"Most companies will be shocked at the scale of the new rules and the work that needs to be done before the laws take effect in two years – it is not much time for the magnitude of internal changes that will be required. Compliance costs will also be high, in some cases tens of millions of pounds, for large entities."Meanwhile, Tanguy Van Overstraeten, partner and and global head of privacy and data protection at Linklaters, called the changes "the biggest shake-up to privacy regulation for 20 years", adding: "a step change in sanctions will make privacy a board level issue. Some businesses will need to start taking these issues a lot more seriously." Mahisha Rupan, senior associate at law firm Kemp Little, pointed out that a fine of four per cent of turnover would represent a significant step-up for some businesses from the maximum £500,000 the UK currently imposes and urged firms not to rest on their laurels while the regulation is being implemented.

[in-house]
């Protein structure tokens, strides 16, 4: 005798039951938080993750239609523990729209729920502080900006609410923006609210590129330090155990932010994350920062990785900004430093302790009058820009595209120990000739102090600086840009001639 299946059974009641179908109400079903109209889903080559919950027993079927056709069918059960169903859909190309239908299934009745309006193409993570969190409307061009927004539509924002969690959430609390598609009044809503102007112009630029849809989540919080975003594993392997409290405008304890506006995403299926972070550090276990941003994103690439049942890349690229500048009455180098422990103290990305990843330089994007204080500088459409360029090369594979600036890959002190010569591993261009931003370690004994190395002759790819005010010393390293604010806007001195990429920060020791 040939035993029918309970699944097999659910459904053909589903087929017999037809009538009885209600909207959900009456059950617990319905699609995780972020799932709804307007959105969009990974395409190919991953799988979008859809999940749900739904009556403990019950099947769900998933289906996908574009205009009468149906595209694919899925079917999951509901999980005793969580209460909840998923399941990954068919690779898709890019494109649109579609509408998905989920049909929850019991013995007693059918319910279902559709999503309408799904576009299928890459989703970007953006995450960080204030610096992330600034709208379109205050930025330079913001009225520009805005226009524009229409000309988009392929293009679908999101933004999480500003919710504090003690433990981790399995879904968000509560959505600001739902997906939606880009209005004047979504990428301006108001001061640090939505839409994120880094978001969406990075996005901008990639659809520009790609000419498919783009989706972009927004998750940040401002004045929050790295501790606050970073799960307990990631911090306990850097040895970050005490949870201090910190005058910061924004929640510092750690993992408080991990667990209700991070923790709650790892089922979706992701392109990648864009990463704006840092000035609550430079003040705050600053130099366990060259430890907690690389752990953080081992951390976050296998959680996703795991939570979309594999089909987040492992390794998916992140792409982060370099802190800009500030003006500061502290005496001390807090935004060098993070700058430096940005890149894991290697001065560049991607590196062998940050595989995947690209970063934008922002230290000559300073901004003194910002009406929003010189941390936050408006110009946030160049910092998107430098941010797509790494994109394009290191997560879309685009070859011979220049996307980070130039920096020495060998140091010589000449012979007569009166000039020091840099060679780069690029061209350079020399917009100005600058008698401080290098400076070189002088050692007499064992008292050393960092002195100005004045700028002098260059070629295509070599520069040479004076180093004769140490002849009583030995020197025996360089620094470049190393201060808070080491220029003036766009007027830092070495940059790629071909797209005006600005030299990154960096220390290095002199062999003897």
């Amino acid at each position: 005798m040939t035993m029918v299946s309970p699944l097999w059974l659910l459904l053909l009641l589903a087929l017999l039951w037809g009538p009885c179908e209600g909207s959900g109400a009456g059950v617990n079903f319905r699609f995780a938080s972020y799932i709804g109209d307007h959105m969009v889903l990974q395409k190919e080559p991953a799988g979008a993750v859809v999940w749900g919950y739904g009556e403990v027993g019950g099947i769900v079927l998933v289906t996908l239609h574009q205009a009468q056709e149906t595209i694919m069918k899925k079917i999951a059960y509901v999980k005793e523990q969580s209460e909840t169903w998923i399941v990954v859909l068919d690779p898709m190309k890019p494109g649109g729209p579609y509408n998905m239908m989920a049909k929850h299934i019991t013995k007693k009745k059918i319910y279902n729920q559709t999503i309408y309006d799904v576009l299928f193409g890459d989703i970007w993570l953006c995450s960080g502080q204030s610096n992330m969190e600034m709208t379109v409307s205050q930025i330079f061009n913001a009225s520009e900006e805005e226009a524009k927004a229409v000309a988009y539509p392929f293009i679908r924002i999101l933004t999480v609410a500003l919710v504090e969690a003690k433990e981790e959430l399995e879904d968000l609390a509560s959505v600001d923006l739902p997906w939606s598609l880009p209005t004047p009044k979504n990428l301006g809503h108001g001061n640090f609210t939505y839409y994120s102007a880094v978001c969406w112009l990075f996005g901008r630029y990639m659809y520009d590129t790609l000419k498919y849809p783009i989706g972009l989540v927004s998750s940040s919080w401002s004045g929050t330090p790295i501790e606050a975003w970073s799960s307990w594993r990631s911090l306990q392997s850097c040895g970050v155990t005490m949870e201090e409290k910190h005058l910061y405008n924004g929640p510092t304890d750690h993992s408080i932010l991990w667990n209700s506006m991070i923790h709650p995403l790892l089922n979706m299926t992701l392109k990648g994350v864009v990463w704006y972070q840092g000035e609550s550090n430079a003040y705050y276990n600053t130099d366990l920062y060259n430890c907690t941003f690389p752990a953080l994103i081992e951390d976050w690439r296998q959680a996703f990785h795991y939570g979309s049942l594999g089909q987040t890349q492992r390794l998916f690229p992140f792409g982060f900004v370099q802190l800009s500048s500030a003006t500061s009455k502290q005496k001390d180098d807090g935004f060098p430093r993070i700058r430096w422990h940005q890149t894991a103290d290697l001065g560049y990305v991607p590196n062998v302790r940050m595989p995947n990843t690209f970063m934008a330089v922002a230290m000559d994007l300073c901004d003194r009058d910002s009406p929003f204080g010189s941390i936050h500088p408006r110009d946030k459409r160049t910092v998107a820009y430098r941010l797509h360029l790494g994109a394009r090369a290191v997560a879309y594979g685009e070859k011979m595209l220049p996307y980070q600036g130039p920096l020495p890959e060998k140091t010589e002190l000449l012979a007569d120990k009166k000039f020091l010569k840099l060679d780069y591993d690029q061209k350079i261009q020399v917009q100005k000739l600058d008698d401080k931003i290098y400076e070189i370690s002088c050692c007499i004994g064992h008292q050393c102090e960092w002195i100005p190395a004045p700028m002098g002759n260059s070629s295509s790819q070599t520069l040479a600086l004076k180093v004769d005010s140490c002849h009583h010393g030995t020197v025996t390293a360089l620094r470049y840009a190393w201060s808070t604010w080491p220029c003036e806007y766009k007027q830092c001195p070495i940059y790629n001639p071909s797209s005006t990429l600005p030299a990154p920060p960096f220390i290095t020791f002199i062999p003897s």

Rupan said: "This reform will have significant impact because almost all businesses collect and store personal information about customers, suppliers and service providers and employees, meaning that almost every business operating in the UK will need to take action to comply with the regulation." The regulation is due to be voted on in the Civil Liberties committee tomorrow morning. If it is approved by the committee, parliament as a whole will vote on the draft law in the new year.